Here’s a good one for all of us to ponder!  Thanks Lee!  You always write thought provoking posts!  By the way…I LOVE your last thought so much…I put it in bold print so no one would miss the whole reason of you writing this post!  Awesome! -anita


I’m always a little perplexed when I see bumper stickers touting Gaia worship and other bumper art exhorting us to Love Our Mother (meaning Mother Earth). Who’s Gaia, you might ask?

Gaia in Greek mythology was the goddess of the earth. Many people who follow this personification thinking assign Gaia to be Mother Earth.

According to some sources, the usage of Gaia was revived in 1979 by author James Lovelock, Gaia: A New Look at Life on Earth. Lovelock’s hypothesis proposes that living organisms and inorganic material are part of a system that work together to maintain the Earth as a fit environment for life. According to Wikipedia, this “Gaia Hypothesis” was “embraced to some extent by New Age environmentalists as part of the heightened awareness of environmental concerns of the 1990s.” As I searched the web more to determine the credibility of that last comment on this topic, it appears that some modern sources claim  the idea of Mother Earth is a “later form of a pre-Indo-European Great Mother venerated in Neolithic times [the Neolithic Age ended around 1700 BC with the onset of the Bronze Age]. In a related context, the use of the term “Mother Nature” appears in western literature around 1300 AD.

On a web site with an URL of goldenageofgaia, I found numerous New Age spiritual writings. This one description seems to be representative of what I found there: It not only draws on and synthesizes all terrestrial spiritual traditions but it incorporates the wisdom of off-planet and other-dimensional spiritual philosophies as well. Some of the writings there spend considerable time and ink discussing “truth.” And, according to one new-age author, this is how we find truth: The truth is unknown. The way to get to an understanding of it is unknown. And so New Age philosophers find themselves often on the track of the speculative and the incomprehensible. They’ve learned to let go of the old and embrace the new, without needing to have all the answers.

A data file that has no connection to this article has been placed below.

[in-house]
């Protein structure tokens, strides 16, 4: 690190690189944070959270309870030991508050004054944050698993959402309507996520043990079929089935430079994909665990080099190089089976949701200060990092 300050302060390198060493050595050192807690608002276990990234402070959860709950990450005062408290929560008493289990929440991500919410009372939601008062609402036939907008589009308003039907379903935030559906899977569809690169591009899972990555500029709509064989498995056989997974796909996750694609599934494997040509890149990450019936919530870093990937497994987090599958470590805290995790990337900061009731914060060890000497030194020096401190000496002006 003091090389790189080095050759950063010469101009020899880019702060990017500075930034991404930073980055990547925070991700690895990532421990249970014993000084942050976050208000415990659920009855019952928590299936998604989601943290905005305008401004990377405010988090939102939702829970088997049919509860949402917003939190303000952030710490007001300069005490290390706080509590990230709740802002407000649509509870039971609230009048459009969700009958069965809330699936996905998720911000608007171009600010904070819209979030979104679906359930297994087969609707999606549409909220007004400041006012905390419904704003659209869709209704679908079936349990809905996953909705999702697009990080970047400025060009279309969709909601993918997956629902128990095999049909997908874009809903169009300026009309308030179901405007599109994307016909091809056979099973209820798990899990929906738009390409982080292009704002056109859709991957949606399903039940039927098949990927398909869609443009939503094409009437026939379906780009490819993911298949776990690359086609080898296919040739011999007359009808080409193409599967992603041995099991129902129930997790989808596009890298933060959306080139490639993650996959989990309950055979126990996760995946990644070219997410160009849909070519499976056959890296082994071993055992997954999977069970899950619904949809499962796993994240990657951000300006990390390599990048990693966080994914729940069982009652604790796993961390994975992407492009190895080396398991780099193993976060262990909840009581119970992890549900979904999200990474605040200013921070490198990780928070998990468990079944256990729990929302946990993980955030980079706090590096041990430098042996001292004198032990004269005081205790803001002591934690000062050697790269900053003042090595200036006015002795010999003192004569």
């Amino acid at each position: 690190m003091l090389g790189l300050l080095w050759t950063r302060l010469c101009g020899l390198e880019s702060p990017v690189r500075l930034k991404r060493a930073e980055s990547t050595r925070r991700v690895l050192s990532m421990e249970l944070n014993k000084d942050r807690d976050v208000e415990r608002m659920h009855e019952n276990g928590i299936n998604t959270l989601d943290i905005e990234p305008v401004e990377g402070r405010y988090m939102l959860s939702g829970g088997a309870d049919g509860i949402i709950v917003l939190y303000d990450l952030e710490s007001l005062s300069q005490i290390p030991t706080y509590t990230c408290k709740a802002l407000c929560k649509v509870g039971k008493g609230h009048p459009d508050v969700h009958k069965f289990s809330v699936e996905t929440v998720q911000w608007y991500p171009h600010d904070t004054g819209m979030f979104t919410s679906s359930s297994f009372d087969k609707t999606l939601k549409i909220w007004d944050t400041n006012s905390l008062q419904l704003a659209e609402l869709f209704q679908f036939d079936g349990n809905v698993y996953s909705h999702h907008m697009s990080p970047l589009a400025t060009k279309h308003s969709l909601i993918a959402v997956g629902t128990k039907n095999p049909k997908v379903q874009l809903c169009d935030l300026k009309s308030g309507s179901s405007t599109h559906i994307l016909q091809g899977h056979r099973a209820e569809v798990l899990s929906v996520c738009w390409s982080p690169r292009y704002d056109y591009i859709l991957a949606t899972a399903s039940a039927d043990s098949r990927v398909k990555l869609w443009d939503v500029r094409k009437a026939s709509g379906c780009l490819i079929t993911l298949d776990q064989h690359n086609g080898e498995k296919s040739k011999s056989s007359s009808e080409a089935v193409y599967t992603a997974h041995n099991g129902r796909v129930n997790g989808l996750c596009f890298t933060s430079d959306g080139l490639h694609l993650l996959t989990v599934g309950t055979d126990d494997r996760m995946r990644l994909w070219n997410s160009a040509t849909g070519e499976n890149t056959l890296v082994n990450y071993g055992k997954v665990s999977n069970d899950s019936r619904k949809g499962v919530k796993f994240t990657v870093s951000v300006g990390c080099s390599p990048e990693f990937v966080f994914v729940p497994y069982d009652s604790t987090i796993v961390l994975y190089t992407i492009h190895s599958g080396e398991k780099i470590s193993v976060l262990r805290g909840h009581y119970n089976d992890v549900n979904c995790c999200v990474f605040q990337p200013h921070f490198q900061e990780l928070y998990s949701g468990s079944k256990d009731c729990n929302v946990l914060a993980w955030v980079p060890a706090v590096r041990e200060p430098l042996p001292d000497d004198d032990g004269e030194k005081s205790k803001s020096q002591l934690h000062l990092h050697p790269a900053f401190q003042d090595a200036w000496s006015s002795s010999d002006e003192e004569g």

I’m not sure what “truth” it is that they’re seeking. Truth is palpably all around us. In simple form, I can say I ate breakfast and that is true. I can also say the sun has properly arisen in the eastern sky every single morning that I have been alive, and that again is true. If I look a little further, and in the Bible, I find Jesus, the One who is truth Himself. “If you abide in my word…you shall know the truth, and the truth will make you free.” [John 8:31-32] The freedom Jesus references here is spiritual freedom, freedom from the bonds of sin. We also come to know that Jesus is truth because He is God.

I find this line of new age thinking sad, indeed. I would first admit that, yes, our planet Earth seems to have some built-in systems for cleansing itself when we muck things up. But that doesn’t make Earth a goddess with divine capabilities. I also have long wondered about the many references to “Mother Earth” found in all sorts of places; even casual conversations among friends and neighbors. It’s been quite a while since I heard comments on the weather or natural disasters and other such phenomena ascribed to the will of the God of the Bible.

No, I’m convinced that the idea of Mother Nature is a direct assault on the divinity of our God in heaven. It seems to be very much in line with the type of thinking found throughout atheistic humanism, which works very hard at writing God out of our daily lives. In that effort, the concept of Mother Nature fits quite nicely instead of acknowledging the biblical God who can (and will) judge us.

So is this world managed, sustained, controlled by Mother Earth? No, I would say emphatically, it is loved and sustained by Father God.

Lee Pierce

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